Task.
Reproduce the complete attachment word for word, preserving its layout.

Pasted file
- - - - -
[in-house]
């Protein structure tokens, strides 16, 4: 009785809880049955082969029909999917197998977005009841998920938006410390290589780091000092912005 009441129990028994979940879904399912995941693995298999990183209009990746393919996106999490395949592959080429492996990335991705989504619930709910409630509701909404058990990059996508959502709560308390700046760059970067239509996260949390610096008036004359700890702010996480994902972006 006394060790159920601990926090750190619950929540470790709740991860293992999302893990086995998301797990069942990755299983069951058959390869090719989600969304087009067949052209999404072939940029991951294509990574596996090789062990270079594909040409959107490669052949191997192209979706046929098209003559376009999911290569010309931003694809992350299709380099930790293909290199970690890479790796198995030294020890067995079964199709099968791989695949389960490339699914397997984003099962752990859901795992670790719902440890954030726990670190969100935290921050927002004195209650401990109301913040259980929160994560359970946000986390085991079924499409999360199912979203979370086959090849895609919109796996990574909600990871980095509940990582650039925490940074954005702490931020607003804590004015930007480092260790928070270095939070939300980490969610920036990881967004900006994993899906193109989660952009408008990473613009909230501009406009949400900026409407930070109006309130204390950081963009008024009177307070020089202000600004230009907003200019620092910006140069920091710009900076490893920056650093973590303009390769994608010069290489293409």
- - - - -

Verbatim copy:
[in-house]
């Protein structure tokens, strides 16, 4: 009785809880049955082969029909999917197998977005009841998920938006410390290589780091000092912005 009441129990028994979940879904399912995941693995298999990183209009990746393919996106999490395949592959080429492996990335991705989504619930709910409630509701909404058990990059996508959502709560308390700046760059970067239509996260949390610096008036004359700890702010996480994902972006 006394060790159920601990926090750190619950929540470790709740991860293992999302893990086995998301797990069942990755299983069951058959390869090719989600969304087009067949052209999404072939940029991951294509990574596996090789062990270079594909040409959107490669052949191997192209979706046929098209003559376009999911290569010309931003694809992350299709380099930790293909290199970690890479790796198995030294020890067995079964199709099968791989695949389960490339699914397997984003099962752990859901795992670790719902440890954030726990670190969100935290921050927002004195209650401990109301913040259980929160994560359970946000986390085991079924499409999360199912979203979370086959090849895609919109796996990574909600990871980095509940990582650039925490940074954005702490931020607003804590004015930007480092260790928070270095939070939300980490969610920036990881967004900006994993899906193109989660952009408008990473613009909230501009406009949400900026409407930070109006309130204390950081963009008024009177307070020089202000600004230009907003200019620092910006140069920091710009900076490893920056650093973590303009390769994608010069290489293409």